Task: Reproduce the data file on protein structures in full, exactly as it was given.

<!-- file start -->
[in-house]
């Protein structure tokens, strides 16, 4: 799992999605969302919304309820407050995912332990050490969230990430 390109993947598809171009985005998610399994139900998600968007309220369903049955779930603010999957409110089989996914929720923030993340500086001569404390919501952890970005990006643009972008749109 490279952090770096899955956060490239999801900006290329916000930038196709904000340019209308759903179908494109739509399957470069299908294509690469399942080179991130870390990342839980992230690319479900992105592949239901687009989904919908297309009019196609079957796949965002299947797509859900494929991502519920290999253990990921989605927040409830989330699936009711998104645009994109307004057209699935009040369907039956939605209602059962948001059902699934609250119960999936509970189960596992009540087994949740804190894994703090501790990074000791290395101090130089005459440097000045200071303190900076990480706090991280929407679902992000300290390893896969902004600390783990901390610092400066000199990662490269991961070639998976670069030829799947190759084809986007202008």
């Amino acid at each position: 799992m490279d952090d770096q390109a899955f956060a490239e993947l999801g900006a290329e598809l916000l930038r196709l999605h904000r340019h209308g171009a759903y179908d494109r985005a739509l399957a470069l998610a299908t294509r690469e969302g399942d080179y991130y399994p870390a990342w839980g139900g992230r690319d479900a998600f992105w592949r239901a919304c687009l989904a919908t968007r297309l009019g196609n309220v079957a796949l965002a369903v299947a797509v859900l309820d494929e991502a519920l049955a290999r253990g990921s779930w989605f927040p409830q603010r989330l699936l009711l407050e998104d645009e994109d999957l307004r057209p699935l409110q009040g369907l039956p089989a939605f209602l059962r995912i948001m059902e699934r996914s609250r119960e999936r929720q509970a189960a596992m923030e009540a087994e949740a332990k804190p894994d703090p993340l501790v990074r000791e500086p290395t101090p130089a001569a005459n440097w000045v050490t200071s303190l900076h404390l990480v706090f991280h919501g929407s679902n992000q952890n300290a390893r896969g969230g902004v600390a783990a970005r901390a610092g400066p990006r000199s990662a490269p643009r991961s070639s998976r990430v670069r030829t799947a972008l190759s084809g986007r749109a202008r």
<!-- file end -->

[in-house]
């Protein structure tokens, strides 16, 4: 799992999605969302919304309820407050995912332990050490969230990430 390109993947598809171009985005998610399994139900998600968007309220369903049955779930603010999957409110089989996914929720923030993340500086001569404390919501952890970005990006643009972008749109 490279952090770096899955956060490239999801900006290329916000930038196709904000340019209308759903179908494109739509399957470069299908294509690469399942080179991130870390990342839980992230690319479900992105592949239901687009989904919908297309009019196609079957796949965002299947797509859900494929991502519920290999253990990921989605927040409830989330699936009711998104645009994109307004057209699935009040369907039956939605209602059962948001059902699934609250119960999936509970189960596992009540087994949740804190894994703090501790990074000791290395101090130089005459440097000045200071303190900076990480706090991280929407679902992000300290390893896969902004600390783990901390610092400066000199990662490269991961070639998976670069030829799947190759084809986007202008």
């Amino acid at each position: 799992m490279d952090d770096q390109a899955f956060a490239e993947l999801g900006a290329e598809l916000l930038r196709l999605h904000r340019h209308g171009a759903y179908d494109r985005a739509l399957a470069l998610a299908t294509r690469e969302g399942d080179y991130y399994p870390a990342w839980g139900g992230r690319d479900a998600f992105w592949r239901a919304c687009l989904a919908t968007r297309l009019g196609n309220v079957a796949l965002a369903v299947a797509v859900l309820d494929e991502a519920l049955a290999r253990g990921s779930w989605f927040p409830q603010r989330l699936l009711l407050e998104d645009e994109d999957l307004r057209p699935l409110q009040g369907l039956p089989a939605f209602l059962r995912i948001m059902e699934r996914s609250r119960e999936r929720q509970a189960a596992m923030e009540a087994e949740a332990k804190p894994d703090p993340l501790v990074r000791e500086p290395t101090p130089a001569a005459n440097w000045v050490t200071s303190l900076h404390l990480v706090f991280h919501g929407s679902n992000q952890n300290a390893r896969g969230g902004v600390a783990a970005r901390a610092g400066p990006r000199s990662a490269p643009r991961s070639s998976r990430v670069r030829t799947a972008l190759s084809g986007r749109a202008r």